All News Stories

Transitions

section

College for Students with Disabilities

A Guide for Students, Families, and Educators

There are many pathways to achieve independence through higher education. The College for Students with Disabilities: A Guide for Students Families, and Educators from Maryville University gives you an idea of what to expect as you research your options.

HCPSS Dept. of Special Education & Student Services

section

Graduation Participation for Students with Disabilities Seeking a High School Diploma

Howard County Public School System, Department of Special Education
April 19, 2018

A change in practice has been implemented for students with disabilities who are seeking a high school diploma. This is NOT applicable to students who are not diploma bound. This practice applies to students who will not earn a diploma within four years. These students will be given the option to select the graduation ceremony in which they participate.

Transitions

section

Transition Planning Guide for Individuals with Disabilities

Maryland State Department of Education

The MSDE Transition Planning Guide for Individuals with Disabilities (2017) provides information to students, parents/guardians, educators, and community agencies about the transition process.

HCPSS Dept. of Special Education & Student Services

section

HCPSS Special Education Annual Update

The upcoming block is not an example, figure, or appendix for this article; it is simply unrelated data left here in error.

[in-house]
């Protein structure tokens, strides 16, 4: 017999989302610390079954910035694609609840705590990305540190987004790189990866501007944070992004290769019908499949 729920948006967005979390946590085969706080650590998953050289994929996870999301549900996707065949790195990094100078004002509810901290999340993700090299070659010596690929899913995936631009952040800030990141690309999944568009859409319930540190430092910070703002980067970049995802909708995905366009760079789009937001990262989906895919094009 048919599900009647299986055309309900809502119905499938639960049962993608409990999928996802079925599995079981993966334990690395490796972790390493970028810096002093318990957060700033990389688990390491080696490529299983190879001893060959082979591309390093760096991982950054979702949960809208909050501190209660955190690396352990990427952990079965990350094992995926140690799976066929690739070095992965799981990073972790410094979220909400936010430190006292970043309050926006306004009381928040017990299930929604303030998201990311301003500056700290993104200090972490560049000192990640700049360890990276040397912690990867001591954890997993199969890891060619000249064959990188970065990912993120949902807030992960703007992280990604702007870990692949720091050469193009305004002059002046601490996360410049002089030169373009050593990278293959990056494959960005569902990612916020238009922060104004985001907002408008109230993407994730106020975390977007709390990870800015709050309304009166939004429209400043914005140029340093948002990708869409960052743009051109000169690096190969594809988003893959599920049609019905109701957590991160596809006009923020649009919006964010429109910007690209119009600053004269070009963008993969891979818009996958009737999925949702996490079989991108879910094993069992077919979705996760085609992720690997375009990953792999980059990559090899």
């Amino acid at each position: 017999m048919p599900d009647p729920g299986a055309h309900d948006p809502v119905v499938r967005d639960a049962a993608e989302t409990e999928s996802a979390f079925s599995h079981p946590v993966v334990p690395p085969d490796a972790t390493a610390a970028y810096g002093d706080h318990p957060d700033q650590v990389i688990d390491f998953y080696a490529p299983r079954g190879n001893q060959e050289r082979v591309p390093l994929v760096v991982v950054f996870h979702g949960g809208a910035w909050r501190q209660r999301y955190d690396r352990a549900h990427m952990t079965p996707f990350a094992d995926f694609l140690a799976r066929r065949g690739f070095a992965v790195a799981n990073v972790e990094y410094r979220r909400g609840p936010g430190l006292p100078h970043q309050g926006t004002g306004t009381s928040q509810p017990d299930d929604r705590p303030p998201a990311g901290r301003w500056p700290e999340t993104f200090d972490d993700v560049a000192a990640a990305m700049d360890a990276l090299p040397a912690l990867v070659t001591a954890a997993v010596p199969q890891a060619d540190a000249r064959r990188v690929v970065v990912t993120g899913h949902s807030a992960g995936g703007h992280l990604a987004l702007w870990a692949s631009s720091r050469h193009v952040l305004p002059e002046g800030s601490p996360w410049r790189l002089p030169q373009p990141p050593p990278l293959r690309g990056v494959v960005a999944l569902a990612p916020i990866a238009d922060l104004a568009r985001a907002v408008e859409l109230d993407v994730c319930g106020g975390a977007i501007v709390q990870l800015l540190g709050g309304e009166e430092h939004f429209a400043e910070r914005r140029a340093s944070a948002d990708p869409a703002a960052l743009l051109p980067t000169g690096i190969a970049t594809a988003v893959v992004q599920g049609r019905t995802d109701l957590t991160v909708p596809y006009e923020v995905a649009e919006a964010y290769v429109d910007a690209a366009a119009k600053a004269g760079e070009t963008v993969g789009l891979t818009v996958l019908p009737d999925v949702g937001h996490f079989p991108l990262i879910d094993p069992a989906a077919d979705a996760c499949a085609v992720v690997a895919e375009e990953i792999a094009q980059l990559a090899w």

Howard County Public School System (HCPSS)
March 22, 2018

Dr. Terrell Savage,  HCPSS acting executive director of special education, and members of her staff shared school system efforts to support students requiring special education services, as outlined in the HCPSS Special Education Strategic Plan.

Accommodations & Modifications

section

Making the Unfamiliar Familiar: Children with Disabilities in Child Care Settings

By Christie Timms
Maryland Learning Links

When child care providers have difficulties with children who have disabilities, it’s often a case of the provider simply never having worked with a child with a disability. Typically developing children are, of course, individuals – each their own flavor – but their profiles tend to fit into a range with which most providers are familiar. In the case of children with disabilities, a provider may be entirely unfamiliar with how to work with the child. There is usually a solution to this problem: Make the unfamiliar familiar.